Question: "Why did God mandate capital punishment for murder (Genesis 9:6)?"
Answer: After Noah, his family, and the animals exited the ark, God gave a new command: put to death anyone who murders another person. Genesis 9:6 says, “Whoever sheds the blood of man, by man shall his blood be shed, for God made man in his own image.” The severest of penalties is to follow murder, and God Himself gives the reason for it.
God specified that murder was to be punished by death because of the nature of man. Man is created in God’s own image (Genesis 1:27). As murder destroys an image-bearer, it is a direct affront to God Himself. Humans are unique among God’s creations—none of the animals are created in God’s likeness—and murder is a unique crime.
Another, secondary reason for the mandate is quite practical. The immediate context includes another command given to Noah and his three sons: “Be fruitful and multiply and fill the earth” (Genesis 9:1). Murder, of course, would work against humanity’s being fruitful and multiplying. The death penalty for murder thus served as a deterrent to anyone who sought to thwart God’s plan to replenish the earth. This was especially important when Noah’s family first departed from the ark, at which point only eight people were alive.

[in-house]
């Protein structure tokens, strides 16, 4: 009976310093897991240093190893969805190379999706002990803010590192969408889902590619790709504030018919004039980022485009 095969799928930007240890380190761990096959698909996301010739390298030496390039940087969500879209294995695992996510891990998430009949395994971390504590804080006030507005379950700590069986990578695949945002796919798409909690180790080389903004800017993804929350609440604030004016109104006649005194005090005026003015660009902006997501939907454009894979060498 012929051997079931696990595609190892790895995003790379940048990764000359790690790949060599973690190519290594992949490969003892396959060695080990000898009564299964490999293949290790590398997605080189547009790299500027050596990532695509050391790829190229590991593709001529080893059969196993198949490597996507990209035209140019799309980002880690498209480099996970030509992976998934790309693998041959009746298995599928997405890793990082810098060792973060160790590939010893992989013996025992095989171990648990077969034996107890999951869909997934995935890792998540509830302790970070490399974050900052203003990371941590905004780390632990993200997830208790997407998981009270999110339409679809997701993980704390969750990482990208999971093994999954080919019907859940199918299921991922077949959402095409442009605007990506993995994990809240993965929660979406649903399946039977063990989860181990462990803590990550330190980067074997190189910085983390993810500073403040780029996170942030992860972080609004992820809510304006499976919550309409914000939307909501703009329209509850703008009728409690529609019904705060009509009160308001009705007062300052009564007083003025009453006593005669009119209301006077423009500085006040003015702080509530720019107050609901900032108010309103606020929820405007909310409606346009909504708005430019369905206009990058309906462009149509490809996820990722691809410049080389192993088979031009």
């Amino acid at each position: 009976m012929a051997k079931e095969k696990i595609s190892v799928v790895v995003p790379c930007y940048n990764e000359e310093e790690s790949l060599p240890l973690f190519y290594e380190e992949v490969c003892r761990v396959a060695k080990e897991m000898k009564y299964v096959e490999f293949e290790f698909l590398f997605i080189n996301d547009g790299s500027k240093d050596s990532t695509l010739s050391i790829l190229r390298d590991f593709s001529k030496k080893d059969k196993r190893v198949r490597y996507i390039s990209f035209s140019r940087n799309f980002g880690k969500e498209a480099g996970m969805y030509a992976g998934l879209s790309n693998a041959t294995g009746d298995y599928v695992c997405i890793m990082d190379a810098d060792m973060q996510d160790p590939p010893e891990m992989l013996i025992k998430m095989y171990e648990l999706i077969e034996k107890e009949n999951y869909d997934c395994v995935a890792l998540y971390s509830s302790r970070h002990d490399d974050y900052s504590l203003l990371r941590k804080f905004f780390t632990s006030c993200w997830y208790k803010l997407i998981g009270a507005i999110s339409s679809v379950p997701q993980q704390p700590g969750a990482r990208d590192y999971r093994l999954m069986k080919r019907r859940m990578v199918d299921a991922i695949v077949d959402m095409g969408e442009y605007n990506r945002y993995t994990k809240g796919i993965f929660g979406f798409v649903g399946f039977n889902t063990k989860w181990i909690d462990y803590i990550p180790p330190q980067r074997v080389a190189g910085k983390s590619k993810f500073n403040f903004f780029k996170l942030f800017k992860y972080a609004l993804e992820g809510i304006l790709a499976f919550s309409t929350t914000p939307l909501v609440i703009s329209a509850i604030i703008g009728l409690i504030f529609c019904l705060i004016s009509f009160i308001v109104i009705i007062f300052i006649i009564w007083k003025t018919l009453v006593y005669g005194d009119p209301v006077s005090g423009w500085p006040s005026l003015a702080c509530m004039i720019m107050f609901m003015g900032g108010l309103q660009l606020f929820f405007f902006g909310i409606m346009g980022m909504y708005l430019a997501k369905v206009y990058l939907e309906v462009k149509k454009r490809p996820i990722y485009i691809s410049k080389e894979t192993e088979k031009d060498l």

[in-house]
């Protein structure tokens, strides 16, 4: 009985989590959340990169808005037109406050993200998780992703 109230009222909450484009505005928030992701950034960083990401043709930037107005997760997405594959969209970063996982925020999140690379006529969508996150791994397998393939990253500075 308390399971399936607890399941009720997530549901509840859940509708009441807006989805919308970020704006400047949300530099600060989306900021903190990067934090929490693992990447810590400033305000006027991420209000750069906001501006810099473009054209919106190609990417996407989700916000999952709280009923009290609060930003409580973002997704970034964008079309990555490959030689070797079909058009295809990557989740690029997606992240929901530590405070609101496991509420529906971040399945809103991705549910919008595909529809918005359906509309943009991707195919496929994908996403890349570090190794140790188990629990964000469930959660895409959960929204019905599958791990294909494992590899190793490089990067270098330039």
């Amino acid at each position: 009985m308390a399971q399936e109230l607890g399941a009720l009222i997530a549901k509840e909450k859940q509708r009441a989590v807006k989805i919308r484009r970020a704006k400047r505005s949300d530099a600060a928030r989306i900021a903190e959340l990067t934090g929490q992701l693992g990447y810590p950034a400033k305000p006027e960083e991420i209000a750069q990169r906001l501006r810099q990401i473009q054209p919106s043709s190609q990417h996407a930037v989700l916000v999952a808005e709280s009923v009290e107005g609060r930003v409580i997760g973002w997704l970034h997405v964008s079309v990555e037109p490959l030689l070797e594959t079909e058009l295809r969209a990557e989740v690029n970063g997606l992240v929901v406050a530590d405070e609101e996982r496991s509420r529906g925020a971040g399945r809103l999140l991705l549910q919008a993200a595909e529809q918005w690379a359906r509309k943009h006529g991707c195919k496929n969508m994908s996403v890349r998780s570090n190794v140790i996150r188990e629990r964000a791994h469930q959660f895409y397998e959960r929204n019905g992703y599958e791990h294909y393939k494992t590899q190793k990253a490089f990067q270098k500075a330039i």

Before the Flood, Cain had murdered Abel, and, although Cain was judged by God, he was not put to death (Genesis 4). Lamech, a descendant of Cain, also murdered someone (Genesis 4:23-24). By the time of God’s judgment in Genesis 6, it appears that crime was rampant, including the crime of murder. After the Flood, a new standard was raised as part of the recreated earth: God would no longer tolerate murder. Later, murder was condemned in the Ten Commandments (Exodus 20). The punishment for premeditated murder was death (Numbers 35:30-34).
In the New Testament, Jesus provided a wider application of the Old Testament command against murder. He taught, “You have heard that it was said to those of old, ‘You shall not murder; and whoever murders will be liable to judgment.’ But I say to you that everyone who is angry with his brother will be liable to judgment; whoever insults his brother will be liable to the council; and whoever says, ‘You fool!’ will be liable to the hell of fire” (Matthew 5:21-22). Murder is wrong, and the attitude behind the action is just as wrong. God sees the heart and its intentions (1 Samuel 16:7).
Murder is consistently listed as a sin throughout the New Testament (e.g., Revelation 22:15). Man still bears the image of God, and God’s view of murder has remained the same.